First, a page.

The FBI is now investigating the circumstances behind a small plane that crashed into a utility pole in East Hartford, Conn. on Tuesday after the sole survivor of the crash allegedly told investigators it was intentional:
FBI investigating if deadly plane crash in Connecticut was intentional https://t.co/6yIQ82PwUl
— CBS Top News (@CBSTopNews) October 12, 2016
The crash occurred near a Pratt & Whitney plant, which East Hartford police chief Scott M. Sansom referred to as “critical infrastructure” during a press conference:
FBI investigating whether the crash of a small plane in Conn. near Pratt & Whitney plant was intentional https://t.co/6TFBx5PYXq
— Tim Hanrahan (@TimJHanrahan) October 12, 2016
One man, identified as Feras M. Freitekh, was killed in the crash. CBS News reported that Freitekh was the pilot and a Jordanian national in the U.S. on a student visa:
The pilot, Feras M. Freitekh, is a Jordanian national who first entered the U.S. in 2012 on a temporary student M1 visa to fulfill a course of study for flight school, CBS News has learned. At some point his status changed to an F1 visa, and he went to a language school in Toledo, Ohio. It then went back to an M1 visa.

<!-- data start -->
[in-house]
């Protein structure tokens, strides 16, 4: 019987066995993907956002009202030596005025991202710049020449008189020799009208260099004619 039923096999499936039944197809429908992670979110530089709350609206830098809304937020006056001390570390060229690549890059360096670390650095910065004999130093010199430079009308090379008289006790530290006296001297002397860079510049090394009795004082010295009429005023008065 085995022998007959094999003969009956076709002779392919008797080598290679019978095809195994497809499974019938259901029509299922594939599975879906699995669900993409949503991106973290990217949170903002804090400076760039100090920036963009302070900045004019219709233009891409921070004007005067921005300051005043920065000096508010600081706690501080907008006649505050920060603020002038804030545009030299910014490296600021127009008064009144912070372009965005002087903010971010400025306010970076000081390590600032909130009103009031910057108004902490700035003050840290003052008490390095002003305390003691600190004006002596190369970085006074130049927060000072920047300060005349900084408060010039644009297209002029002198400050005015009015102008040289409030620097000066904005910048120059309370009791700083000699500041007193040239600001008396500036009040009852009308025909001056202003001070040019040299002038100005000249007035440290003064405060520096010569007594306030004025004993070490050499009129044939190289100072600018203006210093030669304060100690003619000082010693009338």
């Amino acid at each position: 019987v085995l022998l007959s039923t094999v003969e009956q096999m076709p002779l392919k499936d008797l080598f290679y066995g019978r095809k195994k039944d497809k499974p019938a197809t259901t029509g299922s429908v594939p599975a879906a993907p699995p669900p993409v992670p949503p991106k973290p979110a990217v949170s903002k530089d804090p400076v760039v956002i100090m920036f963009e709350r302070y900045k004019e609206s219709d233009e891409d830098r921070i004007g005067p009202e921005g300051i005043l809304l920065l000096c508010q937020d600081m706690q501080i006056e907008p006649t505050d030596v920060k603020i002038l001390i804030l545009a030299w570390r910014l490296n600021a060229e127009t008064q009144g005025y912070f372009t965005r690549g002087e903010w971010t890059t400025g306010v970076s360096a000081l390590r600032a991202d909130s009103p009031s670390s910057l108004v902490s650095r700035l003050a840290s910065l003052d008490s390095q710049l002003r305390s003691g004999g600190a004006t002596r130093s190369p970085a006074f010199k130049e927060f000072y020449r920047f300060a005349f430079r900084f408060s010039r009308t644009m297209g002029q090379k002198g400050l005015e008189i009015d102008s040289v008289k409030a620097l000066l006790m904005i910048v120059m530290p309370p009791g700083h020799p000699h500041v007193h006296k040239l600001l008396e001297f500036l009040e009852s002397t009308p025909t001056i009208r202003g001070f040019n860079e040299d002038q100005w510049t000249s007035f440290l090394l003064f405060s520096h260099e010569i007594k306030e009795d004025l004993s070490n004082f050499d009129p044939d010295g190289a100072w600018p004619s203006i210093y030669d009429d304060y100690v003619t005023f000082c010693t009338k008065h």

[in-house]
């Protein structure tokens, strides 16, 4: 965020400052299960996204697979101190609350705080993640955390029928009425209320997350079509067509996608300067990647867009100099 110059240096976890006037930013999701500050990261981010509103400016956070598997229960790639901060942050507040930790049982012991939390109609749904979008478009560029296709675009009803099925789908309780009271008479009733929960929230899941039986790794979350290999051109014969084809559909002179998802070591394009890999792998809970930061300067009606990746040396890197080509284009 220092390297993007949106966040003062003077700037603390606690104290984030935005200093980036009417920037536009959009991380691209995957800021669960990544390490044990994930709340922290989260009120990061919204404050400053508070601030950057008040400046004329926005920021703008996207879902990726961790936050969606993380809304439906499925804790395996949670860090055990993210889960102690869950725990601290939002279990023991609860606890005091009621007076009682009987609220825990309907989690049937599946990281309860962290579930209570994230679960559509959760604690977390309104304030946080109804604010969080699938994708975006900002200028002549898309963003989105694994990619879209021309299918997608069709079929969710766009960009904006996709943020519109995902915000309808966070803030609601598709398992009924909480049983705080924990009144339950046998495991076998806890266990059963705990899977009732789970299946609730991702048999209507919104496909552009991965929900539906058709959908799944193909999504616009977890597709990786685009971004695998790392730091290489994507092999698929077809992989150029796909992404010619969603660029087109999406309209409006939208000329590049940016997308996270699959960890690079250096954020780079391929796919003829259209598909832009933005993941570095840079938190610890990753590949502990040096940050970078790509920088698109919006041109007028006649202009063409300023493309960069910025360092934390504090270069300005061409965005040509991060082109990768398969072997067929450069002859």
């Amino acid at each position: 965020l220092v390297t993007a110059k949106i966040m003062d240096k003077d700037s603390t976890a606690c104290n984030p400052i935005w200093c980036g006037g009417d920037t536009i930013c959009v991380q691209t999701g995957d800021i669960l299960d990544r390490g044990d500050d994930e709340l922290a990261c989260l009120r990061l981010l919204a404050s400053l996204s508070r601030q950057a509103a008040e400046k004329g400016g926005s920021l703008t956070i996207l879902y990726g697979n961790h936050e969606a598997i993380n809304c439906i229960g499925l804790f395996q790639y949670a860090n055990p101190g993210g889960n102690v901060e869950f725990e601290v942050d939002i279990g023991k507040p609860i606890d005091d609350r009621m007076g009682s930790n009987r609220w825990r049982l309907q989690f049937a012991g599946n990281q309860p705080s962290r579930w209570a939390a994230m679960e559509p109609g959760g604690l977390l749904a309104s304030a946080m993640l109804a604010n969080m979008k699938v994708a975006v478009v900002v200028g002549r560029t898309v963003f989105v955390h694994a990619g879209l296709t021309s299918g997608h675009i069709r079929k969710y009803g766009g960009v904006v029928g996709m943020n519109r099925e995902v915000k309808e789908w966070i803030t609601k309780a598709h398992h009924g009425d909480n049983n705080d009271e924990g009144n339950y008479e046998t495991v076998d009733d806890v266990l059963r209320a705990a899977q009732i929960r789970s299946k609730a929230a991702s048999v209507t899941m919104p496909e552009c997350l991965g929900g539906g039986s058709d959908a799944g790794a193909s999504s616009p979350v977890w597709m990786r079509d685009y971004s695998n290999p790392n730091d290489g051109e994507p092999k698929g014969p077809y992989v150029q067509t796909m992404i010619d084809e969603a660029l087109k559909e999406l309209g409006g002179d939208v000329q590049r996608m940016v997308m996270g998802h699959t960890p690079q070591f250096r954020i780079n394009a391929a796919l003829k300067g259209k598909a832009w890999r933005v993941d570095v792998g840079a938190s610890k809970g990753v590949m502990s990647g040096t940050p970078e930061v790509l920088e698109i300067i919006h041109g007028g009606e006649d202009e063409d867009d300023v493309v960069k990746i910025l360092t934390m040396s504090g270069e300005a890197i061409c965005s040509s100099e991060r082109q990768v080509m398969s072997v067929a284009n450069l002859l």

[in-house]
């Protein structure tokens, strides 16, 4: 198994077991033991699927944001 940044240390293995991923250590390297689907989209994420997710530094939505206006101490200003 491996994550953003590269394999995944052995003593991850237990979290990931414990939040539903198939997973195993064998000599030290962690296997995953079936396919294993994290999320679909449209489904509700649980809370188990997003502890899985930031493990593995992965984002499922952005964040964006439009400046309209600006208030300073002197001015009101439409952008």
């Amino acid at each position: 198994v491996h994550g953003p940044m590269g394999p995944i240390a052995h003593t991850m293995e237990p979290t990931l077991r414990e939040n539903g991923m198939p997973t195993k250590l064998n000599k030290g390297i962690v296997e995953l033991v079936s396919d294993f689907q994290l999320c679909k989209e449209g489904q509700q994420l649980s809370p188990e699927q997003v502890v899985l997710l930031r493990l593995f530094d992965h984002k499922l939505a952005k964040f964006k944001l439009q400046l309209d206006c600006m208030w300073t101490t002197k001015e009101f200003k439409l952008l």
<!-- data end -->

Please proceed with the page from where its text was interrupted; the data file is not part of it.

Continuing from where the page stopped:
However, the New York Times reported that Freitekh was actually the passenger and it was the pilot who survived:
The pilot, who survived the crash, told investigators that it was not an accident. The officials spoke on the condition of anonymity because the investigation was continuing.
Officials identified the passenger as Feras M. Freitekh, 28. Public records show he had lived in Orland Hills, Ill., about 35 miles southwest of Chicago. Federal Aviation Administration records show he was issued a private pilot certificate on May 29, 2015, and was certified to fly a single-engine plane.
The survivor — whether he was the pilot or the passenger — has yet to be identified.